Skip to main content
×
Home
    • Aa
    • Aa

Parental risk perception and influenza vaccination of children in daycare centres

  • T. N. OFFUTT-POWELL (a1), R. P. OJHA (a2), R. QUALLS-HAMPTON (a3), S. STONECIPHER (a4), K. P. SINGH (a5) and K. M. CARDARELLI (a3) (a6)...
Abstract
SUMMARY

Little information is available about perceptions of influenza vaccination of parents with healthy children in daycare. Therefore, we systematically explored the relationship between parental risk perception and influenza vaccination in children attending daycare. We distributed a self-administered paper survey to parents of children aged 6–59 months attending licensed daycare centres in Tarrant County, Texas. We used conditional logistic regression with penalized conditional likelihood to estimate odds ratios (ORs) and 95% profile likelihood confidence limits (PL) for parental risk-perception factors and influenza vaccination. A high level of parental prevention behaviours (OR 9·1, 95% PL 3·2, 31) and physician recommendation (OR 8·2, 95% PL 2·7, 30) had the highest magnitudes of association with influenza vaccination of healthy children in daycare. Our results provide evidence about critical determinants of influenza vaccination of healthy children in daycare, which could help inform public health interventions aimed at increasing influenza vaccination coverage in this population.

Copyright
Corresponding author
*Author for correspondence: T. N. Offutt-Powell, DrPH, MPH, University of North Carolina at Chapel Hill, Gillings School of Global Public Health, Department of Epidemiology, 135 Dauer Drive, Chapel Hill, NC 27599, USA. (Email: topowell@email.unc.edu)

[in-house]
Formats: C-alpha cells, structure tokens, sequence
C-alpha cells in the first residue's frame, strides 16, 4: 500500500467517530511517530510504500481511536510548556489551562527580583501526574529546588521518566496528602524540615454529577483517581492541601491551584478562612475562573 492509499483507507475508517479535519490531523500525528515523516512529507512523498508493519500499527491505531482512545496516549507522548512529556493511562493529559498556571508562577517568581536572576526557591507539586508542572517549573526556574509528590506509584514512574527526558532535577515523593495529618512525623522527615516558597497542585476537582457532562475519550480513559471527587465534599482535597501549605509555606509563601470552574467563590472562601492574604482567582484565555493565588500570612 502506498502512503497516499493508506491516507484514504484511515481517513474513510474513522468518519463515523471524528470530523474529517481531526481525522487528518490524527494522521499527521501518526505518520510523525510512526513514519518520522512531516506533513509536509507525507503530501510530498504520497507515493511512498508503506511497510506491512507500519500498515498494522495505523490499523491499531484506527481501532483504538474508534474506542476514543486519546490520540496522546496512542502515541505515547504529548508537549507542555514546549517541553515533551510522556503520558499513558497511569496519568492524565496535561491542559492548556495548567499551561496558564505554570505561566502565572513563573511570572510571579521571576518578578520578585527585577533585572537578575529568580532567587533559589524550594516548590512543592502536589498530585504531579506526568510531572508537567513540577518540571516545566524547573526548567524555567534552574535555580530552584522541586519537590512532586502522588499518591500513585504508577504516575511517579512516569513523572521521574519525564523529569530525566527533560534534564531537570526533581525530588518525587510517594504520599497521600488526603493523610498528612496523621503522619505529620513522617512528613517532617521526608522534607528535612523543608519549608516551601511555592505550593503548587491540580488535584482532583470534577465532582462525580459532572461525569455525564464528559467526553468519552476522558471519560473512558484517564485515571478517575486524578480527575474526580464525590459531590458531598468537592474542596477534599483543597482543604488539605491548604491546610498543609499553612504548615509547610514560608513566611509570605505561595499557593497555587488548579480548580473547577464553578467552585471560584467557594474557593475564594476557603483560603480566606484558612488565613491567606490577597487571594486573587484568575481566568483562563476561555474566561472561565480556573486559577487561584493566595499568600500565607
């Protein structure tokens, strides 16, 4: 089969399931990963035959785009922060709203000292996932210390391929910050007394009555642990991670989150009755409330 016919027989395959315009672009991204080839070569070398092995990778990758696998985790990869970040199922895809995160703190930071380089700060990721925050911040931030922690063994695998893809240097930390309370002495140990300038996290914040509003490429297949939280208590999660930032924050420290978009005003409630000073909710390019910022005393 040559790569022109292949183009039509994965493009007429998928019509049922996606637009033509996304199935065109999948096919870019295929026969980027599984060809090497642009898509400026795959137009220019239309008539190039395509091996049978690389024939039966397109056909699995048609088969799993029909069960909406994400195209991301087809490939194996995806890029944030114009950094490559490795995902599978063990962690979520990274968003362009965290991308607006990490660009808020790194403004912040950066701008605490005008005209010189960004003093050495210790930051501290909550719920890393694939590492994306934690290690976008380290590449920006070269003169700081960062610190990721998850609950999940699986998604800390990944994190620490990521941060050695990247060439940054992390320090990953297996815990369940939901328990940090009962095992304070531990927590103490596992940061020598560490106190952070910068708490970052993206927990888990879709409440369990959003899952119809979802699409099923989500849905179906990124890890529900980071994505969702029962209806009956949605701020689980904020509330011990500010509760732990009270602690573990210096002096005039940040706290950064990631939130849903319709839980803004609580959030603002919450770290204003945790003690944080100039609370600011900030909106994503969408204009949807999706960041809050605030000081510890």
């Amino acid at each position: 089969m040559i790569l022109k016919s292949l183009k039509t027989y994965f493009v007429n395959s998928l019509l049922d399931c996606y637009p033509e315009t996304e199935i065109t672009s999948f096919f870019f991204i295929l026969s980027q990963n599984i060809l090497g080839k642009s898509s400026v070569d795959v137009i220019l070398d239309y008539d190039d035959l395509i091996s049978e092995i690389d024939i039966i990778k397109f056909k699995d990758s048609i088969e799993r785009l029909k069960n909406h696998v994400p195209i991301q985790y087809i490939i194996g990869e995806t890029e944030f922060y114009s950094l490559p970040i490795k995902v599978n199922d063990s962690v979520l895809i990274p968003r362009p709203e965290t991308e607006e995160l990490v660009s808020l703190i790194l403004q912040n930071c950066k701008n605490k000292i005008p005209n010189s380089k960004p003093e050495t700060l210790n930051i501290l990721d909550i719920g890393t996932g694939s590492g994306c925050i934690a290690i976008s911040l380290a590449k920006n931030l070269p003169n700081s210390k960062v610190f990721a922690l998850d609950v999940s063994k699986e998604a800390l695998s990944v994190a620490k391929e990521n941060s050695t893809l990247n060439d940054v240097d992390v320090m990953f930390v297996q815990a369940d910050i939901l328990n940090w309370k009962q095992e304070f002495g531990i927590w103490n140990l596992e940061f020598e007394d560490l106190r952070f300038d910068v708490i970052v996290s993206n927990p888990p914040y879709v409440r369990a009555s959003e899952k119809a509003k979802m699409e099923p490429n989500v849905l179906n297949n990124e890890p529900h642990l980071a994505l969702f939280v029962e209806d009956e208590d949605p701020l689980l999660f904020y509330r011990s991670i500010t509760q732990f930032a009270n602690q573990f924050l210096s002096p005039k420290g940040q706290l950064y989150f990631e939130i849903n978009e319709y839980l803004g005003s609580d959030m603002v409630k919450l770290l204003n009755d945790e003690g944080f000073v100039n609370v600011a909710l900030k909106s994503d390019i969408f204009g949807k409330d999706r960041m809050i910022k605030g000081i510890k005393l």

Linked references
Hide All

This list contains references from the content that can be linked to their source. For a full set of references and notes please see the PDF or HTML where available.

27. JPearl . Causality: Models, Reasoning, and Inference, 2nd edn. New York: Cambridge University Press, 2009, 464 pp.

29. TLLash , MPFox , AKFink . Applying Quantitative Bias Analysis to Epidemiologic Data. New York, NY: Springer Science & Business Media, LLC, 2009.

Recommend this journal

Email your librarian or administrator to recommend adding this journal to your organisation's collection.

Epidemiology & Infection
  • ISSN: 0950-2688
  • EISSN: 1469-4409
  • URL: /core/journals/epidemiology-and-infection
Please enter your name
Please enter a valid email address
Who would you like to send this to? *
×

Keywords:

Type Description Title
WORD
Supplementary Materials

Supplementary Material
Supplementary information supplied by authors.

 Word (322 KB)
322 KB

Metrics

Altmetric attention score